An Indigenous-led committee tasked with determining whether it is possible to salvage the remains of two First Nations women from a landfill says no waste has been deposited in an area of interest since last summer.
Team members met with the landfill owner of Prairie Green earlier this month to discuss the status of operations at the private landfill site just outside of Winnipeg.
The Assembly of Manitoba Chiefs says in a statement that no additional material has been deposited in the landfill cell that police have designated as an area of interest since June, meaning there are fewer waste to be removed if a search is carried out.
No guarantees, but search for Winnipeg burial site for women’s remains could succeed, experts say
Doomsday clock ticks closer to midnight amid ‘unprecedented danger’ of Russian war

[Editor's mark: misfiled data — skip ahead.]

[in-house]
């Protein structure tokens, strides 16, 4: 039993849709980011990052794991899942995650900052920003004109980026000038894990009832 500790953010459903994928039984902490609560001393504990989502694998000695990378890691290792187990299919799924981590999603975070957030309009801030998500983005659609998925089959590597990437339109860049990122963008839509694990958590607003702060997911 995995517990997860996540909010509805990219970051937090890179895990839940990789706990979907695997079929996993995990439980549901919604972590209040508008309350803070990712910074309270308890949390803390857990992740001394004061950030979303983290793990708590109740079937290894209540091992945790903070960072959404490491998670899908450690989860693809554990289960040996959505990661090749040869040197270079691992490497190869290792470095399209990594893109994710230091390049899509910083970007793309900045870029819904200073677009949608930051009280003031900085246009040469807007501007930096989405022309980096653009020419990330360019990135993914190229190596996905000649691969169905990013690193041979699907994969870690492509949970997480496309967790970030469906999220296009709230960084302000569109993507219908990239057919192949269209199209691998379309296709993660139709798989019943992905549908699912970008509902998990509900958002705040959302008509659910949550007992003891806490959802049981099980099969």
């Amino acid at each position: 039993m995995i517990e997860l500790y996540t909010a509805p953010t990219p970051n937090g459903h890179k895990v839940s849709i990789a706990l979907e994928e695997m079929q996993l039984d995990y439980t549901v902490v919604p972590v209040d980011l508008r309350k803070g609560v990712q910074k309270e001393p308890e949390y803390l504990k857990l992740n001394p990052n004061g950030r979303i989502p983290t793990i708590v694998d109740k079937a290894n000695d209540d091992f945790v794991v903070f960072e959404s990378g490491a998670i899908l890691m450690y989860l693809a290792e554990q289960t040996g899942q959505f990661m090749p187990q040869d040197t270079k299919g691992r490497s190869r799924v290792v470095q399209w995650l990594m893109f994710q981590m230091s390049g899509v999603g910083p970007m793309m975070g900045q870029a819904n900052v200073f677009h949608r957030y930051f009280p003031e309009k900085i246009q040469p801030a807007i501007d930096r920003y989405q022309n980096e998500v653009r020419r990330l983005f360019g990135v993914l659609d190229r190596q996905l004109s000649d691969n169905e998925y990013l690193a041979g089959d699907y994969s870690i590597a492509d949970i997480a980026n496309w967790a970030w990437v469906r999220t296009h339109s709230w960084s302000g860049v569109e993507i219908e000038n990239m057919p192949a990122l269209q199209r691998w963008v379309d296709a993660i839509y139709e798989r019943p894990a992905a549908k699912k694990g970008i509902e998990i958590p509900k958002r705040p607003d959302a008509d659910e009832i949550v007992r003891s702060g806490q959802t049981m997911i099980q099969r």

Police said they would not search the dump for the remains of Morgan Harris and Marcedes Myran, citing the passage of time and a large volume of material deposited at the site.
Police have charged Jeremy Skibicki with first degree murder in the deaths of Harris, Myran, Rebecca Contois and an unidentified woman, whom Native leaders have named Buffalo Woman.
The partial remains of Contois were found in June in a separate municipal landfill.
The committee has submitted a funding proposal to the federal government for the feasibility study and expects it to be completed by the end of March.
© 2023 The Canadian Press